Quellen: Staatsarchiv Hamburg (StaH) 331-5 (Polizeibehörde – unnatürliche Todesfälle), 1941/1857 (Frieda Haarburger); StaH 332-3 (Zivilstandsaufsicht), C Nr. 6 (Sterberegister 1599/1866, Simon Haarburger 5 Monate); StaH 332-3 (Zivilstandsaufsicht), A Nr. 31 (Geburtsregister 2702/1867, Emil Haarburger); StaH 332-3 (Zivilstandsaufsicht), A Nr. 66 (Geburtsregister 1698/1869, Iwan Haarburger); StaH 332-5 (Standesämter), 7989 u. 586/1907 (Sterberegister 1907, Hartwig Haarburger); StaH 332-5 (Standesämter), 8057 u. 370/1919 (Sterberegister 1919, Emil Haarburger); StaH 332-7 (Staatsangehörigkeitsaufsicht), AIe 40 Bd. 6 (Bürger-Register 1845-1875 G-K), Hartwig Simon Haarburger (Nr. 1504, 9.8.1867), Joseph Isaac Haarburger (Nr. 1208, 1.2.1867), Isaac Wolff Haarburger (Nr. 1002, 13.9.1850), Israel Haarburger (Nr. 858, 27.6.1856); StaH 332-8 (Alte Einwohnermeldekartei 1892-1925), Hartwig Simon Haarburger, Miriam Amalia Haarburger, Emil Haarburger; StaH 332-8 (Hausmeldekartei), Isestr. 37 (Untermieterin Frieda Haarburger bei Ina Frey geb. Nehemias vom 1.4.1941 – 1.7.1941); StaH 351-11 (Amt für Wiedergutmachung), 4248 (Bertha Cassel geb. Eggers); StaH 522-1 (Jüdische Gemeinden), 992b (Kultussteuerkartei der Deutsch-Israelitischen Gemeinde Hamburg), Frieda Haarburger, Emil Haarburger; StaH Bibliothek, A 555/0001 Kapsel 01, Denkschrift der Lehrerkammer bei der Berufsschulbehörde, betr. die Durchführung der Personalabbauverordnung, Hamburg März 1924, 16 Seiten; Gedenkbuch Koblenz; Gedenkbuch Hamburg; Hamburger Börsenfirmen, Hamburg 1910, S. 235 (Emil H. Haarburger); Adressbuch Hamburg (Namensverzeichnis Haarburger) 1835, 1842, 1855, 1860, 1863, 1865, 1867, 1870-1873, 1878, 1884, 1887, 1889, 1890, 1909, 1911-1915, 1918-1919; Max G. A. Predöhl, Die Entwicklung der Lotterie in Hamburg, Hamburg 1908, S. 11, 50; Nordwestdeutsche Klassenlotterie, 350 Jahre Staatslotterie, Hamburg 1962; Anna von Villiez, Mit aller Kraft verdrängt. Entrechtung und Verfolgung "nicht arischer" Ärzte in Hamburg 1933 bis 1945, 2009, S. 323 (Eugen Klewansky); Jüdischer Friedhof Hamburg-Ohlsdorf, Gräberverzeichnis im Internet (Amalie Haarburger geb. Leviseur, Grablage A 10-138).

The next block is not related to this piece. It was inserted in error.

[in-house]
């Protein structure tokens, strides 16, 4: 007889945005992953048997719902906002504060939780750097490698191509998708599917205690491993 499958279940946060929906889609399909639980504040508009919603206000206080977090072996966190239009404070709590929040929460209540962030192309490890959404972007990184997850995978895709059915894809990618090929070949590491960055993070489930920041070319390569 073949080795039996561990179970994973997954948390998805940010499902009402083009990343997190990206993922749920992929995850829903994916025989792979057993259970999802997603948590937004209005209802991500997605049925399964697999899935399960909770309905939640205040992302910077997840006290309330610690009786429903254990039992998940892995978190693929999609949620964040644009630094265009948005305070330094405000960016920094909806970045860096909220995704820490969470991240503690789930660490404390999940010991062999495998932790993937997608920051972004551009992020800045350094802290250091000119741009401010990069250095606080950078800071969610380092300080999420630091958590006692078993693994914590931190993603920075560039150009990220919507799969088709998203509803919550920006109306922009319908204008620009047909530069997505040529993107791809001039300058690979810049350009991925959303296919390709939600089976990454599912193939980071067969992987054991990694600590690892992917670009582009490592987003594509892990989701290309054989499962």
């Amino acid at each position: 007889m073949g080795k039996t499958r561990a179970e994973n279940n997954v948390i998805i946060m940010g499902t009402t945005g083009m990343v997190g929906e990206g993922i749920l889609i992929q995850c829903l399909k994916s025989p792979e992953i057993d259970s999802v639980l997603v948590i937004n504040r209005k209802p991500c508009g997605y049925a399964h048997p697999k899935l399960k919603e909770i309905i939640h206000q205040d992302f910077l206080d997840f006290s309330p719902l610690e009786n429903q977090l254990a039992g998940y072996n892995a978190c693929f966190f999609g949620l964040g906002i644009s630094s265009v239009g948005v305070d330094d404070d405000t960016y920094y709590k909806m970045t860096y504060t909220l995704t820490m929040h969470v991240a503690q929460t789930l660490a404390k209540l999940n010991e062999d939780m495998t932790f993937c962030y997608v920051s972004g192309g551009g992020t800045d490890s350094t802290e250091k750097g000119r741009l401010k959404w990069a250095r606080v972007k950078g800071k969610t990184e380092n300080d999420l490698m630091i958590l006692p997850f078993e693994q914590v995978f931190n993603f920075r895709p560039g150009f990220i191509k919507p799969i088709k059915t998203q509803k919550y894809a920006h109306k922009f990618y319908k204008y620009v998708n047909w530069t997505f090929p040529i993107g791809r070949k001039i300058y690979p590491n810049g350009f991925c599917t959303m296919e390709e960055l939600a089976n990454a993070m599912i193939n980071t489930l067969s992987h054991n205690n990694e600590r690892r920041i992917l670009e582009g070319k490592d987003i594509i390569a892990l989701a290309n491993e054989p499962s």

print preview  / top of page